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Power To The People. September 16, 2012

Posted by littlebangtheory in Politics and Society.
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I’m a big fan of renewable energy, a believer in climate change as a byproduct of human activity, and a charter member of the Small Is Beautiful school of going forward into the future.

Hey, I’m little, what can I say?

Anyway, my town hosts the Berkshire East ski area. It’s about the main thing happening here in winter, we being without a large tax base, and they recently erected a wind turbine which sits across the river and up the hill from my house, and purportedly generates enough power to account for the entire B’East operation.

As a guy who spent a long winter making snow at said enterprise, I can attest to the amount of power involved in a snow making operation – pumping a lake’s worth of water to the top of that mountain every night, then blowing it through airplane props at high psi’s, and with high voltage lines powering it all. It’s a much longer story than that, but that’s what’s relevant to tonight’s post.

Berkshire East has a new project going up on their mountaintop, parked perilously at the line dividing Charlemont from the town of Hawley. I’m sure its location makes things politically messy, but I hope it navigates those shoals to form a more perfect union of form and function and of local entities taking care of their own needs.

The solar farm being built atop Mount Institute:

The Berkshire East wind turbine is visible above the notch in the trees near the right edge of this photo.

This is a major commitment of previously forested land to local production of energy, and doesn’t fall below my radar of environmental impact. But if you’ve seen real life images from “mountaintop removal” mining in West Virginia, this is definitely the kid-glove version of power production.

Plus, it’s local, meaning that energy doesn’t have to be transmitted from a great distance at a considerable loss.

I know, I’ve barely scratched the surface in talking about this incredibly complex problem, but I’m leaning hard toward local production of power, and on a scale which doesn’t necessitate the involvement of mega-national corporations, though the big players do indeed weasel their bad selves into these local projects.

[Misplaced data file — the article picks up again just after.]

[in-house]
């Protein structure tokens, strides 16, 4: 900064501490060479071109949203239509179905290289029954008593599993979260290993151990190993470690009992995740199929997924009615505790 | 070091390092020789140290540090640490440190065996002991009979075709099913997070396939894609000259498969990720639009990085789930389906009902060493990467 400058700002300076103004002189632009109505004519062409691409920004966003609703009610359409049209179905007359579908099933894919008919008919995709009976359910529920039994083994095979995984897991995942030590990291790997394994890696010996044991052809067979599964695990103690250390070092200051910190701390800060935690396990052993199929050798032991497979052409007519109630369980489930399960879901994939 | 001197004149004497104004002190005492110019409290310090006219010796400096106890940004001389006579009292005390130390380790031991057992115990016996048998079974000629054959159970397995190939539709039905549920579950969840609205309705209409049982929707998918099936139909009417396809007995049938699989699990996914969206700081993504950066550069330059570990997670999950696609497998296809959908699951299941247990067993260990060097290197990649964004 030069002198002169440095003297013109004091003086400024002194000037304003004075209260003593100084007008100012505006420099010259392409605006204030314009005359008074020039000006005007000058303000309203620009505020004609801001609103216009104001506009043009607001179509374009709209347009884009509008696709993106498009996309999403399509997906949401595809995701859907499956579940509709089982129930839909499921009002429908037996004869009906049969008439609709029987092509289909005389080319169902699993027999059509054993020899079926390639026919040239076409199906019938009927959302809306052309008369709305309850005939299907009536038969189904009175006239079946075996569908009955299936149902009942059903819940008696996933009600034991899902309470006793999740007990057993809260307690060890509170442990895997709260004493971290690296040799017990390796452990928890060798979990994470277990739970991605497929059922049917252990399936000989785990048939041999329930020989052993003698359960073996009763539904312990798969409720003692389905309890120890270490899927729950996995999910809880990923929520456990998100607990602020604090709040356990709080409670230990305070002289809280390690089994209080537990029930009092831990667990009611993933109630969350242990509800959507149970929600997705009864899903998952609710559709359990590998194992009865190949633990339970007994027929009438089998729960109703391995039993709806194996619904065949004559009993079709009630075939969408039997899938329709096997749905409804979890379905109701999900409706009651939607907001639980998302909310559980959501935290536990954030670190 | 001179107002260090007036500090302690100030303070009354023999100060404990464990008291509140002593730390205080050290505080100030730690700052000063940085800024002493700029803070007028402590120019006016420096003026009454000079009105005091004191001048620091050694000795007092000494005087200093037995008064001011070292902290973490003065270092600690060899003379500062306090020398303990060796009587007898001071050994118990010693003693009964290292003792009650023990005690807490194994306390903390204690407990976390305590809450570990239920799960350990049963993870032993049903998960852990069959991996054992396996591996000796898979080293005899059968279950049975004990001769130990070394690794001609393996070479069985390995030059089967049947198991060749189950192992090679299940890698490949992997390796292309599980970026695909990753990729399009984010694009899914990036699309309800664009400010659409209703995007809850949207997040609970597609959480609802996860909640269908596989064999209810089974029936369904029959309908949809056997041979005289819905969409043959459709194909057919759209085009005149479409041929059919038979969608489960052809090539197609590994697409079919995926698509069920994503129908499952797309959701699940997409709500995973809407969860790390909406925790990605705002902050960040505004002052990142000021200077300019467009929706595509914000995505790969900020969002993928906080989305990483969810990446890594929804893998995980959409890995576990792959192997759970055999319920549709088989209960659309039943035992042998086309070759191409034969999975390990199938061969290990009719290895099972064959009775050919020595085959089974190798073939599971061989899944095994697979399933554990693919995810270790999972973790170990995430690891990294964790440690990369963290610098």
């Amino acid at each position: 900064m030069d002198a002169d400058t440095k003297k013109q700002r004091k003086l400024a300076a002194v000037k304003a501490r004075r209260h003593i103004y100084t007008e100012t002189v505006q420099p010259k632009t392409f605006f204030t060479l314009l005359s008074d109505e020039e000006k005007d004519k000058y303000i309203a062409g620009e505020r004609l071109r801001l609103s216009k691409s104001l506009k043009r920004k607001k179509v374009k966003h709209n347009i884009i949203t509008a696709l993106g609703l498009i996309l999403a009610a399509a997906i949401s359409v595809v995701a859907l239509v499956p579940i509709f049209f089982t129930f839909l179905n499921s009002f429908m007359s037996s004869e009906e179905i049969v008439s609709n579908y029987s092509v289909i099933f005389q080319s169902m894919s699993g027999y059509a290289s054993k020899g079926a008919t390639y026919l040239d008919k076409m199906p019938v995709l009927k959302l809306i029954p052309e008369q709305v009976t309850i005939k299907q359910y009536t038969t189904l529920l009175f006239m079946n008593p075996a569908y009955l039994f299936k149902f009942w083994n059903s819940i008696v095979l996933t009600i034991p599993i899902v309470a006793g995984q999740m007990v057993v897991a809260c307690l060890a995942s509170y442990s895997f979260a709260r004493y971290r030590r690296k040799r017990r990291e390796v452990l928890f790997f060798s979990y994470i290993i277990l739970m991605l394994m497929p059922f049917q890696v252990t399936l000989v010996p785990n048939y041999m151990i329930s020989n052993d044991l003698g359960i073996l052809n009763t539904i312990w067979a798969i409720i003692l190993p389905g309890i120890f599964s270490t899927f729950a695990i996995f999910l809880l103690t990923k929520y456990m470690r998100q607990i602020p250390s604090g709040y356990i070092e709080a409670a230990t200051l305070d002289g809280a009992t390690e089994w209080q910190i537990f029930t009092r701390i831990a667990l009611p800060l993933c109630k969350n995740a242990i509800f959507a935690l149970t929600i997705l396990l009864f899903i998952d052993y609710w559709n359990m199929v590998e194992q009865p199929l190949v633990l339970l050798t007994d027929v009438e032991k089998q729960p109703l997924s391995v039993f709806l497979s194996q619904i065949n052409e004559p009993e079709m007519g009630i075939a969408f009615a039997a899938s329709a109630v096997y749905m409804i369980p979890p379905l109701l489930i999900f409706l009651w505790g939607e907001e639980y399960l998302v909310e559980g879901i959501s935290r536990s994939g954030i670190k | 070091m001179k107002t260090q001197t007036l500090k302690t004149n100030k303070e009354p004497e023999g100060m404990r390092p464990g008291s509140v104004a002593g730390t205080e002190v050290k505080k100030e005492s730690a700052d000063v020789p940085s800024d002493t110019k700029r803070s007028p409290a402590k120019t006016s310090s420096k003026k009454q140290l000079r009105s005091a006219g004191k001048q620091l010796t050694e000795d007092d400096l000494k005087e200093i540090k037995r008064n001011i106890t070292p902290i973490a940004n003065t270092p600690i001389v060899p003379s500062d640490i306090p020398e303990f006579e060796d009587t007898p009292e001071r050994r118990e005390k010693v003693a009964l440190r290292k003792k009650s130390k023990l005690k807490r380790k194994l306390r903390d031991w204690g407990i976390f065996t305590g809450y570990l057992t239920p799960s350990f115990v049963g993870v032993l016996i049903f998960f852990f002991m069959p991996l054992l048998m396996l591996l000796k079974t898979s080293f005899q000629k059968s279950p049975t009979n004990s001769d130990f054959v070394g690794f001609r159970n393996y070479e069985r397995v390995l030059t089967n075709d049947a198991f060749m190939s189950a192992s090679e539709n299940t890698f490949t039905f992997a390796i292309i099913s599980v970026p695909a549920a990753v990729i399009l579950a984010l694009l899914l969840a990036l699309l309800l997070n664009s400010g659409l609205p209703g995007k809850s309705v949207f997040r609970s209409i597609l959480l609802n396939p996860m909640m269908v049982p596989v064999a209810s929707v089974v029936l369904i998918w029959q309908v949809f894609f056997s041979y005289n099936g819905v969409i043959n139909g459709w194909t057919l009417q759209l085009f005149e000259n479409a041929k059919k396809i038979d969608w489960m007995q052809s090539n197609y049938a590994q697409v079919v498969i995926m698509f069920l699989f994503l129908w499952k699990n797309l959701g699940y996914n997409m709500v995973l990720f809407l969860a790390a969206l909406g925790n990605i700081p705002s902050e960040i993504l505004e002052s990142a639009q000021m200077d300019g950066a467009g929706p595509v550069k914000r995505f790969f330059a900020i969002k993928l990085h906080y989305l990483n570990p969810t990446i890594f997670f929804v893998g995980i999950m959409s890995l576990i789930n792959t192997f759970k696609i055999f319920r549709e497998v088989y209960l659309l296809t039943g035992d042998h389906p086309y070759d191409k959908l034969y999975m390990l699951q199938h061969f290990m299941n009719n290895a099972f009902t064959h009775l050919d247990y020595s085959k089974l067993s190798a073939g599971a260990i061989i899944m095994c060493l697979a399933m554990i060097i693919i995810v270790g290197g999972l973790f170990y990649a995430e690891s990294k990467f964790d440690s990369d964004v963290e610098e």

At any rate, I’m a firm believer in doing things locally in so far as they’re practical, and not taking Corporate America’s appraisal of the situation at face value. Whenever we’re told that something “can’t be done like that, not on that scale,” we should identify the source of that viewpoint and be aware of how such statements serve their financial interests.

And when there are things which benefit us all and can’t be done on a small scale, I posit that We The People ought to pool our resources through the mechanism of Government to do them collectively.

It isn’t Socialism, folks – it’s civilization.

How Green Is Your Garbage June 8, 2007

Posted by littlebangtheory in Politics and Society.
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The bad news:

The oceans are warming, Greenland is melting, the Puddle is rising, and our Executive Ship of Fools is derailing the whole rest of the world’s attempts to fix it. And now you’re stuck behind this:

…and it’s crawling through your neighborhood, noisy, reeking, belching diesel fumes and untold tons of CO2…

The good news:

Northampton, Massachusetts just awarded it’s municipal trash collection contract to Pedal People, an extraordinary group of ordinary people who have made a going business out of putting their quadricepses where their mouths are, and for the betterment of the Whole. Damned. World.

This four-season enterprise uses granola-fed humans on bicycles to do many of the jobs we lazy folks have long assumed were impractical or even impossible without the modern gas (or diesel) engine. They transport people, deliver groceries, move furniture, and now, they transport Northampton’s trash to strategically located compacting dumpsters. Yes, there’s still machinery involved in the final move to the landfill, but you won’t have to be stuck behind a garbage truck on your little side-street.

This development has numerous advantages over the system it’s replacing: reductions in air pollution, noise pollution, sight pollution, traffic congestion and global warming, to name the obvious ones. And I can’t help but imagine that the people doing this work are stronger and healthier for it, whereas the average truck driver or ‘Momback is decidedly not.

Obviously this system wouldn’t work everywhere, such as in exceedingly rural areas or really dense urban areas which generate tons of trash in small areas, but I can’t imagine why most of America’s suburbs wouldn’t benefit from something like this. If you live in a small city or suburban area, visit Pedal People’s website, read about them, and consider bringing this idea up among friends, at town meetings or in whatever public forum you have available to you.

Real individuals can make a difference.

Real individuals must make a difference.